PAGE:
St. LOUIS – One afternoon just before Thanksgiving, a group of reporters and editors clustered around a table in the 5th floor newsroom of the St. Louis Post-Dispatch as part of a farewell ceremony for business reporter Tim Barker.
There was a sheet cake to cut and pieces to distribute. Beyond that, there wasn’t much to the event. Barker said he didn’t like making speeches.
The editors who announced his departure said Barker was returning to Orlando, Fla., where his wife had accepted a job. Since joining the Post-Dispatch in 2007, Barker covered economic development, higher education and the biotech industry. His editors said he did outstanding work on complex subjects.
The sheet cake scene was a familiar one. In the decade since Lee Enterprises acquired Pulitzer, Inc., and the Post-Dispatch, more people have left the newspaper than joined it. The staff cuts — roughly a two-thirds reduction in newsroom employment — are only one component of the upheaval that has taken place at the newspaper’s headquarters at 900 North Tucker Blvd, a building now up for sale.
The newspaper is smaller. Circulation is falling, down a quarter from 2013. The staff has suffered job furloughs, wage reductions and higher health insurance premiums. The company-paid pension was frozen in 2010.
At the same time, more is expected. In addition to writing daily stories, the staff must post breaking news to the Internet, share thoughts on social media and engage with readers in online forums. On top of that, they carry more of the burden of the routine duties. Gone are the newsroom clerks who once answered the telephones and sorted the mail.
The Post-Dispatch situation reflects the industry’s convulsions. The Pew Research Center reported a drop of newsroom employment from 55,000 in 2006 to 36,700 in 2013. Total average daily newspaper circulation fell by 3.3 percent in 2014.
But despite being squeezed by Lee’s Davenport-based accountants, the Post-Dispatch staff continues to develop news stories and commentary that are meaningful to the community. The newspaper’s website, packed with news and information, is the most popular of its kind in the St. Louis area. Lee claims it has more than 83 million page views per month.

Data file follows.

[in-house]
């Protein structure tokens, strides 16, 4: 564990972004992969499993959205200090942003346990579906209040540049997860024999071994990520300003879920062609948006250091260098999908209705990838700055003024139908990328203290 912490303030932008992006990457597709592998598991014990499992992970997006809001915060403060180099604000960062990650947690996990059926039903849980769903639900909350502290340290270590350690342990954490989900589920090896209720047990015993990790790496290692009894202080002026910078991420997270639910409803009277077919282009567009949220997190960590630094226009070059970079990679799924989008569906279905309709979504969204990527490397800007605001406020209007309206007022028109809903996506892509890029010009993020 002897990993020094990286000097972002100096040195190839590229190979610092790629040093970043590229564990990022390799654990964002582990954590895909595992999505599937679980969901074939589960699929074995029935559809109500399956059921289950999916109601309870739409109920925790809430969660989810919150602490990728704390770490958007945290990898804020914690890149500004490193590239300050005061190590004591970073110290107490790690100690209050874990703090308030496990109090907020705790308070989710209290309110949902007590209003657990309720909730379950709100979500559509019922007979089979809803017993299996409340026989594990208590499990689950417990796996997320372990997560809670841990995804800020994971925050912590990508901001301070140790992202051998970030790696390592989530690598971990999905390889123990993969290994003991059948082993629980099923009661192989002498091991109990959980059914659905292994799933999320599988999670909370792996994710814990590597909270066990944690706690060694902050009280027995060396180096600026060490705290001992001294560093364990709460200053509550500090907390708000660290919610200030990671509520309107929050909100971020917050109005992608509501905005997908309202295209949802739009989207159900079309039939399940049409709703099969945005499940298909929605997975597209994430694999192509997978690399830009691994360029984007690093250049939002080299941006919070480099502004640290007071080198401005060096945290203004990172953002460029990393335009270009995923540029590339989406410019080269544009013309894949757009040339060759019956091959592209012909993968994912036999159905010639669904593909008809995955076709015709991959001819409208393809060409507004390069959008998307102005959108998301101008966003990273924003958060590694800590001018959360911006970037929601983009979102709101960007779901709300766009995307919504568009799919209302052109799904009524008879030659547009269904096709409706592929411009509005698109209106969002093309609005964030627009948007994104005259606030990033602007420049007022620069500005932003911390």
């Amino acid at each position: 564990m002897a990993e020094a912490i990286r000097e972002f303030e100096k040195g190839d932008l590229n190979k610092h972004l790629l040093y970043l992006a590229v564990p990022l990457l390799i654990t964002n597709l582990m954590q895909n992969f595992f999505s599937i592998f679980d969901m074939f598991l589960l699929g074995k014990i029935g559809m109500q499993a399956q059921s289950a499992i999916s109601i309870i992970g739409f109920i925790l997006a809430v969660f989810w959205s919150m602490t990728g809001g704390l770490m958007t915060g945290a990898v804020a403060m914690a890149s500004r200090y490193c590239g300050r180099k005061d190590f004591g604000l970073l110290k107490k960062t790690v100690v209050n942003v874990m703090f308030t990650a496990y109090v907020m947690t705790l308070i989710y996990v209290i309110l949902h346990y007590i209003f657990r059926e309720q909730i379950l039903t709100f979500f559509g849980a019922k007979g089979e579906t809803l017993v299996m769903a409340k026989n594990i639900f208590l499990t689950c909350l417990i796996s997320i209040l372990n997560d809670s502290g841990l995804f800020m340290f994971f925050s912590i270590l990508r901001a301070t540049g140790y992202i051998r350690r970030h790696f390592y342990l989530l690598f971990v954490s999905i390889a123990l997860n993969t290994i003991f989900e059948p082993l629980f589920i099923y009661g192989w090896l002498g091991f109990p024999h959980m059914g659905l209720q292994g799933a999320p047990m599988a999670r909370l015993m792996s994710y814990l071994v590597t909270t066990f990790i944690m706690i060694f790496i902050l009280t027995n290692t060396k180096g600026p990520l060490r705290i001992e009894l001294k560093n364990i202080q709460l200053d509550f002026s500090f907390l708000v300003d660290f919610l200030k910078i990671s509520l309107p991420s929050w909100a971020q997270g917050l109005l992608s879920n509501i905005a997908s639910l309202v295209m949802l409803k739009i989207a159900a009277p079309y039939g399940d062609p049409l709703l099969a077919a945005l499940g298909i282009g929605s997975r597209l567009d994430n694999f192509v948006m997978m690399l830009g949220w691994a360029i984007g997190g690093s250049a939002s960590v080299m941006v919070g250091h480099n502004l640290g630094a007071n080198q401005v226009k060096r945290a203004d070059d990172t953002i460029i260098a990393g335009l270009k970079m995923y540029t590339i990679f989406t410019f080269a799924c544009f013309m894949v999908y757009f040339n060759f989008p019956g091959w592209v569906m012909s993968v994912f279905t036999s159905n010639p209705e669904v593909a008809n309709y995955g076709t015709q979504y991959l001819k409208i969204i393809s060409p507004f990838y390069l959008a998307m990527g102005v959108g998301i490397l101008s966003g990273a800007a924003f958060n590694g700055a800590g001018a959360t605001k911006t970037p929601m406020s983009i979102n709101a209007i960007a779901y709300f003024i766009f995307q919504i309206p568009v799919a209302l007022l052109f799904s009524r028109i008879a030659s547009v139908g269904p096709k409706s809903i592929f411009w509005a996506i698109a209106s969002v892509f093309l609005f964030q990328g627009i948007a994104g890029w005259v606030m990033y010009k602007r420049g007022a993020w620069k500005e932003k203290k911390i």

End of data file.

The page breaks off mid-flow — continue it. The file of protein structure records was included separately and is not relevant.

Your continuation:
In 2015, the newspaper’s photographers won the most prestigious prize in journalism for coverage of events in Ferguson. The Pulitzer Prize commentary said the staff’s “stunning photo journalism served the community while informing the country.” At the same time, the newspaper’s opinion writers, Tony Messenger and Kevin Horrigan, were Pulitzer finalists for their Ferguson editorials.
The Scripps Howard Foundation awarded its first place national breaking news award for 2014 to the newspaper’s reporting staff for its Ferguson coverage.
“There are a lot of very talented people there working hard,” said the departing Barker in an interview. “It’s just harder and harder for them with everything they’ve got to deal with.”
Lee bought Pulitzer with its 14 dailies for $1.46 billion just as the print industry entered a massive Internet-fueled contraction. To cover the purchase and pay the debt, Lee cut spending, laid off workers, and bought out senior, higher-paid employees. In the first buyout, in November, 2005, 130 employees, including 40 from the newsroom, departed.
For the next decade up until this year, the trend continued. Now there are about 115 in the newsroom compared with about 295 whose names appeared in a company telephone directory just before Lee took over. About 65 of the newspaper’s 2005 staff remain, a good percentage of them in the sports department.
The Washington Bureau that had five correspondents in 2005 is down to one. Statehouse coverage has been cut back in both Jefferson City and Springfield. Editorial writers have been cut from six to three with the cartoonist eliminated. (See sidebar on new editorial editor.)
There had just been a big buyout, Barker said, shortly after he arrived in St. Louis from a job at the Orlando Sentinel. “I remember immediately thinking I might have made a mistake in making the move,” he said.
Barker, 48, has a degree in photojournalism from Oklahoma State University. He held reporting jobs in Tulsa, Evansville, Ind., the Chicago suburbs and the Sentinel. He and his wife moved to St. Louis to be closer to family in Illinois and Oklahoma.
Now Barker is heading back to Orlando, where his wife, who is a veterinarian, will take a job as director of a clinic.
Asked why he was leaving, Barker said, “I think it would be fair to say because of a growing disillusionment with journalism and the Post-Dispatch if I were honest. I don’t think the morale in any newsroom at this point is good. And I don’t think the morale at the Post-Dispatch is good.